The more known rankings of the German-speaking areas were prepared by, the Deutsche Rektorkonferencz,[23] and CHE (Center for Higher Education Development) founded by a private company in the 90s. Their greatest programme known as CHE University Ranking covers the entire German-speaking area, and it has been published since 2005 annually, in cooperation with Die Zeit newspaper.[24] The objective of the institute is to prepare a comprehensive and detailed ranking of German higher education institutions, and to provide a reliable and professional source of information for students. One of its other well-known lists is the CHE Research Ranking which focuses on the research performance of institutions, assessing 16 professional fields. The CHE rankings are often criticised for the details of the description of the methodology, the inaccuracy of data collection and for ignoring the disproportionality arising from the higher education system of Germany. The objectives and methodologies of the CHE rankings are changed annually, although in a detectable manner, it does, however, question the credibility of the ranking.

The SwissUp Project[25] started in Switzerland in 2003 is an interesting enterprise in terms of its methodology, which produces data in accordance with general, major directions: they examine the attraction and educational infrastructure of institutions, the applicability of the programmes on the labour market, the quality of courses and lecturers, the ability to raise resources, and the general student satisfaction and attachment to institution via central databases (Swiss Central Statistics Office, Swiss House for National Research, Committee for Technology and Innovation) and student questionnaires. It is characterised by its modelling of the interest of users, through which it creates three student profiles: research oriented—those who look for institutions encouraging and supporting scientific research; labour market focused—those who approach their studies from a practical point of view, i.e. whose main aim is to obtain a profitable and satisfying job; and those who are looking for education itself and who consider human aspects important in teaching and learning. The project orders ranking composition options to the profiles and more widely to the individual aspects, thus grasping several determining dimensions of higher education; however, these are not based on absolutely valid surveys, and “qualitative constant” can not be expected from them.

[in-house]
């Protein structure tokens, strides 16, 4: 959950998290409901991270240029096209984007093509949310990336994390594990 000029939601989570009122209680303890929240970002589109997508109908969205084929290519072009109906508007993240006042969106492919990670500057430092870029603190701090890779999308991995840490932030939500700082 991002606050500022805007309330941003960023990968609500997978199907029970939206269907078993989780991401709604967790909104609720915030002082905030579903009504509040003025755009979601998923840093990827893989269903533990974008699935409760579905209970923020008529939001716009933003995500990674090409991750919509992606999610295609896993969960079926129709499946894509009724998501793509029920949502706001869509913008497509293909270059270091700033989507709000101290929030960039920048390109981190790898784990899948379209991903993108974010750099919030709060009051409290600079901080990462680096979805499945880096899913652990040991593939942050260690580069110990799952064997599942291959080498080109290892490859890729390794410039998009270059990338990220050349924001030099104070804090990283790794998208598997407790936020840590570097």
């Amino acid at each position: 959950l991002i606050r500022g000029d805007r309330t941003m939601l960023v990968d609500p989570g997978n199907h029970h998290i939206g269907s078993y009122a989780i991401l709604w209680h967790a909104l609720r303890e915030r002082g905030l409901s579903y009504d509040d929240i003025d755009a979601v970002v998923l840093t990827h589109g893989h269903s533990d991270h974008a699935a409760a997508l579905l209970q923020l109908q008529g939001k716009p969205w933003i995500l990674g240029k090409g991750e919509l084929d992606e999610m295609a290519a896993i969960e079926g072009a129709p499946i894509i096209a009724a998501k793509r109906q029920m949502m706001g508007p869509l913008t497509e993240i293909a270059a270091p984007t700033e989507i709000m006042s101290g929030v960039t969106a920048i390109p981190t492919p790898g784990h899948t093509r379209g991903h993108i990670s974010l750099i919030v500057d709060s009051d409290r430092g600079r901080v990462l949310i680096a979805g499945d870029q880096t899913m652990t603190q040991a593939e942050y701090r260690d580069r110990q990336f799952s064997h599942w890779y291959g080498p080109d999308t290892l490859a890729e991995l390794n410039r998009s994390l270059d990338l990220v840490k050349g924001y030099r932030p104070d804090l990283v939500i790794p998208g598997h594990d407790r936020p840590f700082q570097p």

The supplement Rzeczpospolita Uniwersytet [26] of the Polish newspaper Perspektywy was making efforts to answer a European ranking dilemma when they compared the participants of the private higher education market flourishing after 1989 with traditional state-sponsored higher education. The two sectors operating among significantly different regulatory and financing conditions were presented on two different lists, they then created common rankings within the professional fields on the basis of the opinions of employees and lecturers who obtained their graduate degrees in 2000 and 2001.[27]

Of course, looking over the Australian, New-Zealand, Slovakian, French, etc. examples, we can find a variety of solutions that we cannot describe in detail here.[28] They clearly conclude that we are now experiencing assessments of quality and performance in higher education seeking out their place.

Meanwhile higher education ranking has also become an international professional field: there is greater and greater demand for closing up on methodologies. In order to do so, a conference was held in Berlin in 2006, where those preparing rankings arriving from many countries formulated the principles which they wished to be followed in the development of rankings. They found it important to recognise the diverse nature of higher education services and institutions, and to enforce that in ranking assessment. The transparency of the methodology and the basis of information, the smooth and traceable changes of measurement solutions applied are also very significant requirements. Preparing rankings should be self-reflexive too: the assessment, critical review and constant renewal of ranking preparations are in both the public and the professional interest.[29]